JONES v. EIGHTH JUDICIAL DISTRICT COURT OF STATE COUNTY OF CLARK

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Supreme Court of Nevada.

Darryl L. JONES, Petitioner, v. The EIGHTH JUDICIAL DISTRICT COURT OF the STATE of Nevada, In and for the COUNTY OF CLARK; and the Honorable Doug Smith, District Judge, Respondents, The State of Nevada, Real Party in Interest.

No. 63303.

Decided: July 3, 2014

BEFORE HARDESTY, DOUGLAS and CHERRY, JJ. Darryl L. Jones, Indian Springs, in Proper Person. Catherine Cortez Masto, Attorney General, Carson City; Steven B. Wolfson, District Attorney, and Steven S. Owens, Chief Deputy District Attorney, Clark County, for Real Party in Interest.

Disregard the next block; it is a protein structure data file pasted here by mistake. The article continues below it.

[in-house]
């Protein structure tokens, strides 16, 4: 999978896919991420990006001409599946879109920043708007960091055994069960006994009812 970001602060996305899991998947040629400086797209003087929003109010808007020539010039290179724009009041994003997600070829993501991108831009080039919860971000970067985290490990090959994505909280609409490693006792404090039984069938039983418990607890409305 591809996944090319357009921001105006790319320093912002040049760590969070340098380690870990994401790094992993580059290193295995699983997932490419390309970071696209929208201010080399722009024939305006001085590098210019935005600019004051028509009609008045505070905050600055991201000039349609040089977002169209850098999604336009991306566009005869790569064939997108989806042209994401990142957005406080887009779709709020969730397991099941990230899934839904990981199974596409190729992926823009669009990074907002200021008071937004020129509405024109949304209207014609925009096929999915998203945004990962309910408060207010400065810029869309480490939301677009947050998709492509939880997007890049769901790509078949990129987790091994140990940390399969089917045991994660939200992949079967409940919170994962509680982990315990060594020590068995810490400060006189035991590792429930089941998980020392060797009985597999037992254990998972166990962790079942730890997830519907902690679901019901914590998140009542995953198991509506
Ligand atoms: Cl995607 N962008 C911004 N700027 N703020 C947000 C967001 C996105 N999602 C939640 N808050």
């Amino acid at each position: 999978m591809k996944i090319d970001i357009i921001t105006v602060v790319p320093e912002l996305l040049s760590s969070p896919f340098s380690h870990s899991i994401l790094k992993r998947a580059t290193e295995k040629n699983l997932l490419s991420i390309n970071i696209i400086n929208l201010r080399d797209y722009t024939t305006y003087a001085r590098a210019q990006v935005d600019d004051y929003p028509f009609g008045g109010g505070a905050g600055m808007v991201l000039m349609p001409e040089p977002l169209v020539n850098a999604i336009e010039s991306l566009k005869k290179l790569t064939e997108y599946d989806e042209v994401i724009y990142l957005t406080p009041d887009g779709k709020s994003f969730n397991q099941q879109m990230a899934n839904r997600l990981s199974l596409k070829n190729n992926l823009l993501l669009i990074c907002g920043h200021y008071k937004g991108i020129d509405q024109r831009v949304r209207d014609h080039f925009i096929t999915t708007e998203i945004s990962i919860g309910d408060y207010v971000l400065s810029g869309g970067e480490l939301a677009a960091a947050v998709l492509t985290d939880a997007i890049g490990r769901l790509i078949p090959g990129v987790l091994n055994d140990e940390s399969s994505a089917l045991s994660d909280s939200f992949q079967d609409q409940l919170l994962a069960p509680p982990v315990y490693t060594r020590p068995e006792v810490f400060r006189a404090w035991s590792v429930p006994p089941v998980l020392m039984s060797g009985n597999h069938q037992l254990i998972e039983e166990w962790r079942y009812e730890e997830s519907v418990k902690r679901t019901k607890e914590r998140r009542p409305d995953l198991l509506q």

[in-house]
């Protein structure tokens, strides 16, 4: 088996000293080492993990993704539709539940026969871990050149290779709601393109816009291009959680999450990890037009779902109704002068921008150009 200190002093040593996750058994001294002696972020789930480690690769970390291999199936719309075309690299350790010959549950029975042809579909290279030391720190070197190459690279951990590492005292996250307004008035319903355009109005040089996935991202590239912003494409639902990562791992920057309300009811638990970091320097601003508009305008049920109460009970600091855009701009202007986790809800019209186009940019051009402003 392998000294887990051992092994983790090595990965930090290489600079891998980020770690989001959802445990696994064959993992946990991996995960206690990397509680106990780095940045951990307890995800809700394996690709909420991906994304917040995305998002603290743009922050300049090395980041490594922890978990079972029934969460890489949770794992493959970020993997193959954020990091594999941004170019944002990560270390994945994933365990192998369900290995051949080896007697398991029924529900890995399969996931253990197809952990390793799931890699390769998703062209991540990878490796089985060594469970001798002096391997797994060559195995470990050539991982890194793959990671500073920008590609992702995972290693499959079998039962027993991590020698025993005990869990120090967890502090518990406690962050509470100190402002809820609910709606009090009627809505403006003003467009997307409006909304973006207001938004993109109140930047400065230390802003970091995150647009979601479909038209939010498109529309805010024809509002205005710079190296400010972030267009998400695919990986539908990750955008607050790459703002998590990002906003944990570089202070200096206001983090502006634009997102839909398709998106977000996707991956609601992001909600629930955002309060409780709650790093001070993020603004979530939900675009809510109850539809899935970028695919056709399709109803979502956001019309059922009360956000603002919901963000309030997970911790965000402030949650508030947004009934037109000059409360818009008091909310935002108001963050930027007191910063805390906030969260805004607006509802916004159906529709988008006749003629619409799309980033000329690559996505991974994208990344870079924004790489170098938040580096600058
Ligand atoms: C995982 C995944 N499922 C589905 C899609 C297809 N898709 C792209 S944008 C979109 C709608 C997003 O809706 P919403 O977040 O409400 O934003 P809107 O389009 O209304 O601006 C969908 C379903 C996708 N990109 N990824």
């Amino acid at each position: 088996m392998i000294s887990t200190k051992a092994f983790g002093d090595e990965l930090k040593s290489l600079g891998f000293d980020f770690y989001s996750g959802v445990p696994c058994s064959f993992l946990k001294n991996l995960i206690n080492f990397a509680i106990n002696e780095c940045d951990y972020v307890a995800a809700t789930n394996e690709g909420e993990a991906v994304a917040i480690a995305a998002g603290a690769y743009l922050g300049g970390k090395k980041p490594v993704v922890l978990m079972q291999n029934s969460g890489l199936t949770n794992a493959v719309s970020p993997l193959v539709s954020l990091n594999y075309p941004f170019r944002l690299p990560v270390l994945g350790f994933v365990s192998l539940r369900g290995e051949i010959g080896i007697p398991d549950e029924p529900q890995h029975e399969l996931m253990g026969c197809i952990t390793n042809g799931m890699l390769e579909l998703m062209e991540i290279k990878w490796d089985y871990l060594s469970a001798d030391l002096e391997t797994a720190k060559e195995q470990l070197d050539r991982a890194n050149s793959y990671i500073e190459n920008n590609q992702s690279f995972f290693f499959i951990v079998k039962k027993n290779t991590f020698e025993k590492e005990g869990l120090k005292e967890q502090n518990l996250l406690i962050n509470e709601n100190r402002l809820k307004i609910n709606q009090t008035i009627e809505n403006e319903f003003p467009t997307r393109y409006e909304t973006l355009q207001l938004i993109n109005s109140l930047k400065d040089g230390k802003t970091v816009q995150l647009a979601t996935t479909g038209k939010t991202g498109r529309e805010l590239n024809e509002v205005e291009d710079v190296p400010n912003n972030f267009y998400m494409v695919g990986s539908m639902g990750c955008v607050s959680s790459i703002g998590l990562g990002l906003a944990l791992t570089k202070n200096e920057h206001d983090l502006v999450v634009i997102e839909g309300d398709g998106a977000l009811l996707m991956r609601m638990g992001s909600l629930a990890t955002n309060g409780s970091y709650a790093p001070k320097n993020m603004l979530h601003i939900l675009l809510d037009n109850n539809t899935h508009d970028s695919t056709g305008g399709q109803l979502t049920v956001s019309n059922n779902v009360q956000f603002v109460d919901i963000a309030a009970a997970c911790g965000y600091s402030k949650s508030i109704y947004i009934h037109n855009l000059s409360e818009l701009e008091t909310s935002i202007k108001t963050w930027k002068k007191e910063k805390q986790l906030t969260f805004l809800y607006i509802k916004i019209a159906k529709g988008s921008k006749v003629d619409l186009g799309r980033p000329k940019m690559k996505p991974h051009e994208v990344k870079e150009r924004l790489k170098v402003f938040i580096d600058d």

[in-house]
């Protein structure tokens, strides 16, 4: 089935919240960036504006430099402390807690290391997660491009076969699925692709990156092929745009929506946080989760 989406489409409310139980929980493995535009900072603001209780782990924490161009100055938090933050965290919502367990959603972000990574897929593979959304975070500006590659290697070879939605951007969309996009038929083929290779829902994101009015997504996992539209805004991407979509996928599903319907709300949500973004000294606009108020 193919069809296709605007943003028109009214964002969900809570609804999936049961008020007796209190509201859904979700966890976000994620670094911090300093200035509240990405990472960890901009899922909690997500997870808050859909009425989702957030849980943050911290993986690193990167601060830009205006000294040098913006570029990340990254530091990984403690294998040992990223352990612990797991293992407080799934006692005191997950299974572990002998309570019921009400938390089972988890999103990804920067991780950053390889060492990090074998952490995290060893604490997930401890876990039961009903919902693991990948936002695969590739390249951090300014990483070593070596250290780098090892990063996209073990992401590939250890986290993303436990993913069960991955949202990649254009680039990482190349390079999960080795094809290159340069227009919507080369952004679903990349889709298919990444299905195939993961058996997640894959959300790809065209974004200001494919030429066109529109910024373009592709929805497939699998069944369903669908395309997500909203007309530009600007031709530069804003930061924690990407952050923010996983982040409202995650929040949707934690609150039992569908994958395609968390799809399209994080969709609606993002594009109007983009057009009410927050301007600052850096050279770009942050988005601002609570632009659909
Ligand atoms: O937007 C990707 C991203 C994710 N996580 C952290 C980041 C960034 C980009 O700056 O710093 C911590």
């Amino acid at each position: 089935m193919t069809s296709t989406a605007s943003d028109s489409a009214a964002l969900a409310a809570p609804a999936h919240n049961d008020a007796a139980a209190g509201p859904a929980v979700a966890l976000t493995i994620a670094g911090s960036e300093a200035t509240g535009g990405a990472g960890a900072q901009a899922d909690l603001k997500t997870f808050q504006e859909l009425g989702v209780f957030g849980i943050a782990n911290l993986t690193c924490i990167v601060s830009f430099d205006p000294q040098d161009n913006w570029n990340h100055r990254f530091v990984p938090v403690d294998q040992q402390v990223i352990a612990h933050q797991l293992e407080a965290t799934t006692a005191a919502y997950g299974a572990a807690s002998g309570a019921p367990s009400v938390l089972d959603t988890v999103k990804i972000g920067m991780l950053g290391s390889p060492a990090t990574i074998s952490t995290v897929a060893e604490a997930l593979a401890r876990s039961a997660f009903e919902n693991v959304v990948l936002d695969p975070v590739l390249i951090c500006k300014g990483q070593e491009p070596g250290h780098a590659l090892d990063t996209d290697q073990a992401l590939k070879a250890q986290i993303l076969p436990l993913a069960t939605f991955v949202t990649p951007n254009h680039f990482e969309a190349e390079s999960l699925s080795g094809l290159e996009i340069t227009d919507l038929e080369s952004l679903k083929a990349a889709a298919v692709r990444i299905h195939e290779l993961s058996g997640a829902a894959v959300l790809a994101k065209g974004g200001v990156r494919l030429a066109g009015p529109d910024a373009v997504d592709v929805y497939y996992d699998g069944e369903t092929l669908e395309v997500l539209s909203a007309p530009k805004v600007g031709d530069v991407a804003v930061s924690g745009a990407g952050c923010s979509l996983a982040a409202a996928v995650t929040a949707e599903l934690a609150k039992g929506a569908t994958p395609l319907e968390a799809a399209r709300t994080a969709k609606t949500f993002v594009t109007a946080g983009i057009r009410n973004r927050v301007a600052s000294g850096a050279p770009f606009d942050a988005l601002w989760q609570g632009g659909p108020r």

OPINION

In considering this petition, we address whether the district court has the authority to restrict a criminal defendant's access to the courts in order to challenge a judgment of conviction and sentence or the computation of time served under a judgment of conviction and, if so, what approach courts should take when restricting that access.

Petitioner Darryl Jones filed a timely post-conviction petition for a writ of habeas corpus challenging his judgment of conviction and sentence, his first such petition. Jones represented himself in the postconviction proceeding. Based on motions filed by Jones, including a motion for the appointment of post-conviction counsel, the district court determined that Jones was a vexatious litigant and issued an order restricting Jones' ability to file further documents in the district court. Jones filed this original petition to challenge that order.